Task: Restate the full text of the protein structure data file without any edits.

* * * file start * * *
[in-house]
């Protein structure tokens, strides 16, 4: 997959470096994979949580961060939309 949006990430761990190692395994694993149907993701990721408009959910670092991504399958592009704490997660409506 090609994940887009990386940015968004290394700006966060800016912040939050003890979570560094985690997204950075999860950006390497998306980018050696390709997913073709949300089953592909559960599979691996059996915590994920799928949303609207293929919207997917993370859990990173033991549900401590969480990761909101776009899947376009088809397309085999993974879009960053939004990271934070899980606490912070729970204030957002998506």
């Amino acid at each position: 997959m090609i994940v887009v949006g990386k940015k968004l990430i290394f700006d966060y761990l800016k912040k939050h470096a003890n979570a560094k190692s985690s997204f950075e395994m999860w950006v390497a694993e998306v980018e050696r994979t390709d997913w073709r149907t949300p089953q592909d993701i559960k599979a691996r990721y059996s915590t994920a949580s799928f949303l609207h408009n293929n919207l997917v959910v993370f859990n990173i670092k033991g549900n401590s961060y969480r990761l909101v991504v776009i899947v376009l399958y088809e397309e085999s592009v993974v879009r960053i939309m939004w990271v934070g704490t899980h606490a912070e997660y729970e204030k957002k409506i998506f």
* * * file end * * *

[in-house]
């Protein structure tokens, strides 16, 4: 997959470096994979949580961060939309 949006990430761990190692395994694993149907993701990721408009959910670092991504399958592009704490997660409506 090609994940887009990386940015968004290394700006966060800016912040939050003890979570560094985690997204950075999860950006390497998306980018050696390709997913073709949300089953592909559960599979691996059996915590994920799928949303609207293929919207997917993370859990990173033991549900401590969480990761909101776009899947376009088809397309085999993974879009960053939004990271934070899980606490912070729970204030957002998506």
């Amino acid at each position: 997959m090609i994940v887009v949006g990386k940015k968004l990430i290394f700006d966060y761990l800016k912040k939050h470096a003890n979570a560094k190692s985690s997204f950075e395994m999860w950006v390497a694993e998306v980018e050696r994979t390709d997913w073709r149907t949300p089953q592909d993701i559960k599979a691996r990721y059996s915590t994920a949580s799928f949303l609207h408009n293929n919207l997917v959910v993370f859990n990173i670092k033991g549900n401590s961060y969480r990761l909101v991504v776009i899947v376009l399958y088809e397309e085999s592009v993974v879009r960053i939309m939004w990271v934070g704490t899980h606490a912070e997660y729970e204030k957002k409506i998506f």